In other countries, from those close to us like Scotland and those farther afield such as South Africa, Estate Agents actually do the legal side of rentals and sales too. I wonder if as the profession becomes more respected in the UK, whether Estate Agents will diversify and become one stop shops for the full range of property advice and services.


    0 of 8192 characters used
    Post Comment

    No comments yet.


    This website uses cookies

    As a user in the EEA, your approval is needed on a few things. To provide a better website experience, uses cookies (and other similar technologies) and may collect, process, and share personal data. Please choose which areas of our service you consent to our doing so.

    For more information on managing or withdrawing consents and how we handle data, visit our Privacy Policy at:

    Show Details
    HubPages Device IDThis is used to identify particular browsers or devices when the access the service, and is used for security reasons.
    LoginThis is necessary to sign in to the HubPages Service.
    Google RecaptchaThis is used to prevent bots and spam. (Privacy Policy)
    AkismetThis is used to detect comment spam. (Privacy Policy)
    HubPages Google AnalyticsThis is used to provide data on traffic to our website, all personally identifyable data is anonymized. (Privacy Policy)
    HubPages Traffic PixelThis is used to collect data on traffic to articles and other pages on our site. Unless you are signed in to a HubPages account, all personally identifiable information is anonymized.
    Amazon Web ServicesThis is a cloud services platform that we used to host our service. (Privacy Policy)
    CloudflareThis is a cloud CDN service that we use to efficiently deliver files required for our service to operate such as javascript, cascading style sheets, images, and videos. (Privacy Policy)
    Google Hosted LibrariesJavascript software libraries such as jQuery are loaded at endpoints on the or domains, for performance and efficiency reasons. (Privacy Policy)
    Google Custom SearchThis is feature allows you to search the site. (Privacy Policy)
    Google MapsSome articles have Google Maps embedded in them. (Privacy Policy)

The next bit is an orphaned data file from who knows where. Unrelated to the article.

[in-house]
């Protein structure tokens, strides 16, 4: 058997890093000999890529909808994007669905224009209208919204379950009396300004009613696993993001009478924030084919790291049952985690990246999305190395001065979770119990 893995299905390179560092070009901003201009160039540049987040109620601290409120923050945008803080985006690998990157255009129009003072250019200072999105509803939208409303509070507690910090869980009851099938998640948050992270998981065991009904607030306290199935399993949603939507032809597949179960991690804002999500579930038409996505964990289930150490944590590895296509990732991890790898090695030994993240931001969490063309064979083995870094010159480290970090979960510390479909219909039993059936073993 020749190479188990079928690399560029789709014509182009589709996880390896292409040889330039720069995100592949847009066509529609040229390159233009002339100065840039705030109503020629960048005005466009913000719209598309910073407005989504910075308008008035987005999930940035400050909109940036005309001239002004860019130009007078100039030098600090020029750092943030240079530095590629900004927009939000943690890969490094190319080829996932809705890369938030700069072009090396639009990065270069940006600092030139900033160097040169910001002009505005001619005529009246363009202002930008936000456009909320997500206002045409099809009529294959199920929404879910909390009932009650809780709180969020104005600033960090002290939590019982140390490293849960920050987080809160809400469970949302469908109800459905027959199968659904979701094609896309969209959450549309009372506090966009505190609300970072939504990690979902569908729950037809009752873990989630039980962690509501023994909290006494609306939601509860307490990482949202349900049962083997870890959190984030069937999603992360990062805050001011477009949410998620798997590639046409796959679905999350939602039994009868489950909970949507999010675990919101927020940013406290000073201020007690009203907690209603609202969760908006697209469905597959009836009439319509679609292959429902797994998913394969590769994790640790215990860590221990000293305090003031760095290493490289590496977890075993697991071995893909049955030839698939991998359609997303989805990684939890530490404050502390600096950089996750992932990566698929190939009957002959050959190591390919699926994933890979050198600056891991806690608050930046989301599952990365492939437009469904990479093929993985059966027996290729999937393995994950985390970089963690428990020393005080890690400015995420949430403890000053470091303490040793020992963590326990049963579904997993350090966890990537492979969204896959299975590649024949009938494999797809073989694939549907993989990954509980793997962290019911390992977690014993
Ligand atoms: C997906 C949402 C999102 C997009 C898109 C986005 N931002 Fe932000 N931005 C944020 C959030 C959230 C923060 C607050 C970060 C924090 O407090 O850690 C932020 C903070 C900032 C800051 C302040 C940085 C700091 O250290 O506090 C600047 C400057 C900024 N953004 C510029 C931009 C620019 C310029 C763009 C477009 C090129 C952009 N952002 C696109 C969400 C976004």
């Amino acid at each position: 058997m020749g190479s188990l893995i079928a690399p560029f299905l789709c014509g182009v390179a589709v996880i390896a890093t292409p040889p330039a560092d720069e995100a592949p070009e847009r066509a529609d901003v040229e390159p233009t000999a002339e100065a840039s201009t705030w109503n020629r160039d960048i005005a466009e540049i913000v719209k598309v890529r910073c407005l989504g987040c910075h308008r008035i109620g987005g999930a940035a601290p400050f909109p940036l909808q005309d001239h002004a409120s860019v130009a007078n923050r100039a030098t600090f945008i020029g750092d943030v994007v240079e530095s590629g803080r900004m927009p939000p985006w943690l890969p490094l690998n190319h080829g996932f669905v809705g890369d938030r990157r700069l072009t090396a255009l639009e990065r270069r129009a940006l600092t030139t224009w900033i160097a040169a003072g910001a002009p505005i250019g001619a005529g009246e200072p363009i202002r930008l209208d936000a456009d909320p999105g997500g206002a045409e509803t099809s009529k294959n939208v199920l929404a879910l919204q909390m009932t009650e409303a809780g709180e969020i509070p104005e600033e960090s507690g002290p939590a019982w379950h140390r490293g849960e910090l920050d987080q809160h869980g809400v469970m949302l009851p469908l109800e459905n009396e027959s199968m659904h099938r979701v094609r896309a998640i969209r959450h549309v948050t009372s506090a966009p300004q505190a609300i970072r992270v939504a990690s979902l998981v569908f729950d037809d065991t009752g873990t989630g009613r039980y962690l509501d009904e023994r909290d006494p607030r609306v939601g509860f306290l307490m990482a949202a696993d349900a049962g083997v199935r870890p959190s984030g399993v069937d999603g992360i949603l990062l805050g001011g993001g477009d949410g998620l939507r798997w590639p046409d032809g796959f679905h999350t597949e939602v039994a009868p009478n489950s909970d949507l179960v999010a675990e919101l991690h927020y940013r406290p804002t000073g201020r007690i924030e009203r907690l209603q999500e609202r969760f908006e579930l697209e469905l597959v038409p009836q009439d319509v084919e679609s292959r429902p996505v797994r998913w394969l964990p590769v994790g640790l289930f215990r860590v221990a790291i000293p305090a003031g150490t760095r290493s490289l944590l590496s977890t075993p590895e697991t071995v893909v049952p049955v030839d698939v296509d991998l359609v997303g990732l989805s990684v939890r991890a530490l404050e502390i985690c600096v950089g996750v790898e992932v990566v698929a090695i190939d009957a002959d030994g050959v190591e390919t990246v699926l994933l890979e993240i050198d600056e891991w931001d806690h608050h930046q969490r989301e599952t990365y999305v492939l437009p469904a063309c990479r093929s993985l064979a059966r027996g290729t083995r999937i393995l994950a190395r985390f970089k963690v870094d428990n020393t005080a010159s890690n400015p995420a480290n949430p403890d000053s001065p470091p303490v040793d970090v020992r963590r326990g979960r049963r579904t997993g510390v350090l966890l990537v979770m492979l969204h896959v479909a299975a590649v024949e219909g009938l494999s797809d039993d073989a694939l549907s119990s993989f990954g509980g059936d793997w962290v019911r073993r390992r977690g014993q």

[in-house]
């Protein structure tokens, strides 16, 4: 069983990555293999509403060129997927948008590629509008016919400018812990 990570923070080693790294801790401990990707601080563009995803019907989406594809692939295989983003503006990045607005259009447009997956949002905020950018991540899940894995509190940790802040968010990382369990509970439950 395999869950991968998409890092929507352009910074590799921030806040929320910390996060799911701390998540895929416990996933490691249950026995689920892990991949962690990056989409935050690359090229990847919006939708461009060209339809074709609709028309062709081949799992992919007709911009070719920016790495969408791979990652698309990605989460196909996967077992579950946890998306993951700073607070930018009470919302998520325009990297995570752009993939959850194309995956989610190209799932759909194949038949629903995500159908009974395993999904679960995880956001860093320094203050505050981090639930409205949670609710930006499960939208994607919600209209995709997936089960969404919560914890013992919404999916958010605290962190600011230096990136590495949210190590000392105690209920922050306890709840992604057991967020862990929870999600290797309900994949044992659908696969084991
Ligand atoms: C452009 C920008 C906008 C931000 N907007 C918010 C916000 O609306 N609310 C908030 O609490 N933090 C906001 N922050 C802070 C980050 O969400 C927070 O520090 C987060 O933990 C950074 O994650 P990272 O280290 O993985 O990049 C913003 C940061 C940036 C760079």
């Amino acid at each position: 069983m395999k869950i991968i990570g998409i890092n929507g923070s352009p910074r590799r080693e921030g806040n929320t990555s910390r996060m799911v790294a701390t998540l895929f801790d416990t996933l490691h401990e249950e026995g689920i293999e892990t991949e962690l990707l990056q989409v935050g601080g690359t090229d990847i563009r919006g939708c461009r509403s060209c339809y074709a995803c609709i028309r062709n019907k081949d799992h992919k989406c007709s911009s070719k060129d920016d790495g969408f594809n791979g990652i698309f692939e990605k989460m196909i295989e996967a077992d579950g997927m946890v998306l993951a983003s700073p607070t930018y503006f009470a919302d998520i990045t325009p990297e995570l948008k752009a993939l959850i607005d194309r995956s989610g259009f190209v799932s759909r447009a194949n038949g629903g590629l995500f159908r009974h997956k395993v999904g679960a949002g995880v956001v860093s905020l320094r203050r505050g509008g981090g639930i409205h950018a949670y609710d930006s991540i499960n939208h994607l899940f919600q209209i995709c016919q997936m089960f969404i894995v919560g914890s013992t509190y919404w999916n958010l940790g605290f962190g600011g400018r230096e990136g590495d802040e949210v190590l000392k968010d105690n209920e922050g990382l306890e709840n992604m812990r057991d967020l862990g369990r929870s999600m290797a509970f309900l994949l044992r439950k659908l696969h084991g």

Google ChartsThis is used to display charts and graphs on articles and the author center. (Privacy Policy)
    Google AdSense Host APIThis service allows you to sign up for or associate a Google AdSense account with HubPages, so that you can earn money from ads on your articles. No data is shared unless you engage with this feature. (Privacy Policy)
    Google YouTubeSome articles have YouTube videos embedded in them. (Privacy Policy)
    VimeoSome articles have Vimeo videos embedded in them. (Privacy Policy)
    PaypalThis is used for a registered author who enrolls in the HubPages Earnings program and requests to be paid via PayPal. No data is shared with Paypal unless you engage with this feature. (Privacy Policy)
    Facebook LoginYou can use this to streamline signing up for, or signing in to your Hubpages account. No data is shared with Facebook unless you engage with this feature. (Privacy Policy)
    MavenThis supports the Maven widget and search functionality. (Privacy Policy)
    Google AdSenseThis is an ad network. (Privacy Policy)
    Google DoubleClickGoogle provides ad serving technology and runs an ad network. (Privacy Policy)
    Index ExchangeThis is an ad network. (Privacy Policy)
    SovrnThis is an ad network. (Privacy Policy)
    Facebook AdsThis is an ad network. (Privacy Policy)
    Amazon Unified Ad MarketplaceThis is an ad network. (Privacy Policy)
    AppNexusThis is an ad network. (Privacy Policy)
    OpenxThis is an ad network. (Privacy Policy)
    Rubicon ProjectThis is an ad network. (Privacy Policy)
    TripleLiftThis is an ad network. (Privacy Policy)
    Say MediaWe partner with Say Media to deliver ad campaigns on our sites. (Privacy Policy)
    Remarketing PixelsWe may use remarketing pixels from advertising networks such as Google AdWords, Bing Ads, and Facebook in order to advertise the HubPages Service to people that have visited our sites.
    Conversion Tracking PixelsWe may use conversion tracking pixels from advertising networks such as Google AdWords, Bing Ads, and Facebook in order to identify when an advertisement has successfully resulted in the desired action, such as signing up for the HubPages Service or publishing an article on the HubPages Service.
    Author Google AnalyticsThis is used to provide traffic data and reports to the authors of articles on the HubPages Service. (Privacy Policy)
    ComscoreComScore is a media measurement and analytics company providing marketing data and analytics to enterprises, media and advertising agencies, and publishers. Non-consent will result in ComScore only processing obfuscated personal data. (Privacy Policy)
    Amazon Tracking PixelSome articles display amazon products as part of the Amazon Affiliate program, this pixel provides traffic statistics for those products (Privacy Policy)